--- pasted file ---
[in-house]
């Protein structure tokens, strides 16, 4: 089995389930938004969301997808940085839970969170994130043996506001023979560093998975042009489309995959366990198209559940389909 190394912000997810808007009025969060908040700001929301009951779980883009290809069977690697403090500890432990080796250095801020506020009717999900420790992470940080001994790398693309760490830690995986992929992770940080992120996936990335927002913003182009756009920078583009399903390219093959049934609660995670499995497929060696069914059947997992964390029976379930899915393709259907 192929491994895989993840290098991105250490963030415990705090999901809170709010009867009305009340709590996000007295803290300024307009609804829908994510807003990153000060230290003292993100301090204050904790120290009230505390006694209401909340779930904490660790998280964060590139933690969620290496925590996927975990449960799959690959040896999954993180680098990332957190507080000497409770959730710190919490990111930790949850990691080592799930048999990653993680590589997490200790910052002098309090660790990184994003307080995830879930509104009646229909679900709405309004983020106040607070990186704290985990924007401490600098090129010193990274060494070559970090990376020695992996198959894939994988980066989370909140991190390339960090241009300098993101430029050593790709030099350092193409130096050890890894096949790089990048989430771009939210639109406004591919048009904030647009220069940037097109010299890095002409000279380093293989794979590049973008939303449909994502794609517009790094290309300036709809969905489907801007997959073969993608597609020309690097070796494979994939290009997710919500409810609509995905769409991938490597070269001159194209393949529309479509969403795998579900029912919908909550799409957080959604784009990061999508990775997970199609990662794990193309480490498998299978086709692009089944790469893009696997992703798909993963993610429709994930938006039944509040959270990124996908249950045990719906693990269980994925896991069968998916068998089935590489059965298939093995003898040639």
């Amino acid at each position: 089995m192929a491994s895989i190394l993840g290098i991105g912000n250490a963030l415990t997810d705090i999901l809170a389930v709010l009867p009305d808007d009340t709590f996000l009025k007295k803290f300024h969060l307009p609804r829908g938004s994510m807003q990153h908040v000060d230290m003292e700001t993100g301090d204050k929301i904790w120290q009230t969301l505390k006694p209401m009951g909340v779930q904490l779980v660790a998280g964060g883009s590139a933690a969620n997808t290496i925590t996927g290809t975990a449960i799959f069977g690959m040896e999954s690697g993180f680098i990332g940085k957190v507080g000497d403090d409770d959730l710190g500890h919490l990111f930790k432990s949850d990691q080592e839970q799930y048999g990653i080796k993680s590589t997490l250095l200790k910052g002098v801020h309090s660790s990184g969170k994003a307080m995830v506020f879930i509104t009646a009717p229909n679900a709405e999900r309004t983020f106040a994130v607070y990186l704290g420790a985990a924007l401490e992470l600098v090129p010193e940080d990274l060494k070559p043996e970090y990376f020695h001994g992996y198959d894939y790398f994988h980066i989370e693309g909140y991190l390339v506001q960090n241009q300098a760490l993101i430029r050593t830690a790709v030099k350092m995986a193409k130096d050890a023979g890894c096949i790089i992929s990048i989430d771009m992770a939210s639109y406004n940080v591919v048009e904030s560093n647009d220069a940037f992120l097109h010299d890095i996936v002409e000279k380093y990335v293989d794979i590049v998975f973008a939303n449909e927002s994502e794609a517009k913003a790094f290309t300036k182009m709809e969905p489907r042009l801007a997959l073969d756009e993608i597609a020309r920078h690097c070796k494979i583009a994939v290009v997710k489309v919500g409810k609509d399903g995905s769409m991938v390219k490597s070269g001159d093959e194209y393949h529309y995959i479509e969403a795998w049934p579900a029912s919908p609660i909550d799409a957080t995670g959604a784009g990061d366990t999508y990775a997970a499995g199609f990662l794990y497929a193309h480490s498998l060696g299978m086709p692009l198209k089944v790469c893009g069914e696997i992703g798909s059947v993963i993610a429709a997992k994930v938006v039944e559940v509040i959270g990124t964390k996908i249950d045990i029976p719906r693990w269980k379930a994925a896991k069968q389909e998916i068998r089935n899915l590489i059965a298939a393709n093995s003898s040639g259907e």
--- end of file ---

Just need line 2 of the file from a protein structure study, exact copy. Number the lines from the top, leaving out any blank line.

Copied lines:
């Protein structure tokens, strides 16, 4: 089995389930938004969301997808940085839970969170994130043996506001023979560093998975042009489309995959366990198209559940389909 190394912000997810808007009025969060908040700001929301009951779980883009290809069977690697403090500890432990080796250095801020506020009717999900420790992470940080001994790398693309760490830690995986992929992770940080992120996936990335927002913003182009756009920078583009399903390219093959049934609660995670499995497929060696069914059947997992964390029976379930899915393709259907 192929491994895989993840290098991105250490963030415990705090999901809170709010009867009305009340709590996000007295803290300024307009609804829908994510807003990153000060230290003292993100301090204050904790120290009230505390006694209401909340779930904490660790998280964060590139933690969620290496925590996927975990449960799959690959040896999954993180680098990332957190507080000497409770959730710190919490990111930790949850990691080592799930048999990653993680590589997490200790910052002098309090660790990184994003307080995830879930509104009646229909679900709405309004983020106040607070990186704290985990924007401490600098090129010193990274060494070559970090990376020695992996198959894939994988980066989370909140991190390339960090241009300098993101430029050593790709030099350092193409130096050890890894096949790089990048989430771009939210639109406004591919048009904030647009220069940037097109010299890095002409000279380093293989794979590049973008939303449909994502794609517009790094290309300036709809969905489907801007997959073969993608597609020309690097070796494979994939290009997710919500409810609509995905769409991938490597070269001159194209393949529309479509969403795998579900029912919908909550799409957080959604784009990061999508990775997970199609990662794990193309480490498998299978086709692009089944790469893009696997992703798909993963993610429709994930938006039944509040959270990124996908249950045990719906693990269980994925896991069968998916068998089935590489059965298939093995003898040639």